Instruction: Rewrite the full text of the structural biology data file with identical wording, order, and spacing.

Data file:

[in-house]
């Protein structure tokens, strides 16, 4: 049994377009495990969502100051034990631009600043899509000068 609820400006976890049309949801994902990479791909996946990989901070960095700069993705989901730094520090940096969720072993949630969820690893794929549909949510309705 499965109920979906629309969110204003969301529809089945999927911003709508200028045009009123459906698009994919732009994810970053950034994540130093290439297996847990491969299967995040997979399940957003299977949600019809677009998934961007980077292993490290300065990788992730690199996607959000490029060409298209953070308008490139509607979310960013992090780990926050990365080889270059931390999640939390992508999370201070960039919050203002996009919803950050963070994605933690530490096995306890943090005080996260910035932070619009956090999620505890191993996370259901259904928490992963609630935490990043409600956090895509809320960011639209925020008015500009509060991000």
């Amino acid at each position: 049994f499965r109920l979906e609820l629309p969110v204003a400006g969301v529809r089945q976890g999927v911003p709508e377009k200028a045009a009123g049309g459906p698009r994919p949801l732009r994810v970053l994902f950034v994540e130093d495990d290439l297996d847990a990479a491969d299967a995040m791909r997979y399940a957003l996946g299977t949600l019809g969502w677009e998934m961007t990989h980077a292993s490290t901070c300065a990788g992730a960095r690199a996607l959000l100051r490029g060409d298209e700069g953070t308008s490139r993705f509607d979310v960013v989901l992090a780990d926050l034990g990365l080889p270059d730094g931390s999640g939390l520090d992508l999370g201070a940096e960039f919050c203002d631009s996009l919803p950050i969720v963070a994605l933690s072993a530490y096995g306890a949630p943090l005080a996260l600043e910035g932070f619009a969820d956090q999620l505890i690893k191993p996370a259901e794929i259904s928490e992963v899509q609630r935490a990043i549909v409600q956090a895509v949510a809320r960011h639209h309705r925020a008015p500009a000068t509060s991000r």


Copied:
[in-house]
């Protein structure tokens, strides 16, 4: 049994377009495990969502100051034990631009600043899509000068 609820400006976890049309949801994902990479791909996946990989901070960095700069993705989901730094520090940096969720072993949630969820690893794929549909949510309705 499965109920979906629309969110204003969301529809089945999927911003709508200028045009009123459906698009994919732009994810970053950034994540130093290439297996847990491969299967995040997979399940957003299977949600019809677009998934961007980077292993490290300065990788992730690199996607959000490029060409298209953070308008490139509607979310960013992090780990926050990365080889270059931390999640939390992508999370201070960039919050203002996009919803950050963070994605933690530490096995306890943090005080996260910035932070619009956090999620505890191993996370259901259904928490992963609630935490990043409600956090895509809320960011639209925020008015500009509060991000």
């Amino acid at each position: 049994f499965r109920l979906e609820l629309p969110v204003a400006g969301v529809r089945q976890g999927v911003p709508e377009k200028a045009a009123g049309g459906p698009r994919p949801l732009r994810v970053l994902f950034v994540e130093d495990d290439l297996d847990a990479a491969d299967a995040m791909r997979y399940a957003l996946g299977t949600l019809g969502w677009e998934m961007t990989h980077a292993s490290t901070c300065a990788g992730a960095r690199a996607l959000l100051r490029g060409d298209e700069g953070t308008s490139r993705f509607d979310v960013v989901l992090a780990d926050l034990g990365l080889p270059d730094g931390s999640g939390l520090d992508l999370g201070a940096e960039f919050c203002d631009s996009l919803p950050i969720v963070a994605l933690s072993a530490y096995g306890a949630p943090l005080a996260l600043e910035g932070f619009a969820d956090q999620l505890i690893k191993p996370a259901e794929i259904s928490e992963v899509q609630r935490a990043i549909v409600q956090a895509v949510a809320r960011h639209h309705r925020a008015p500009a000068t509060s991000r």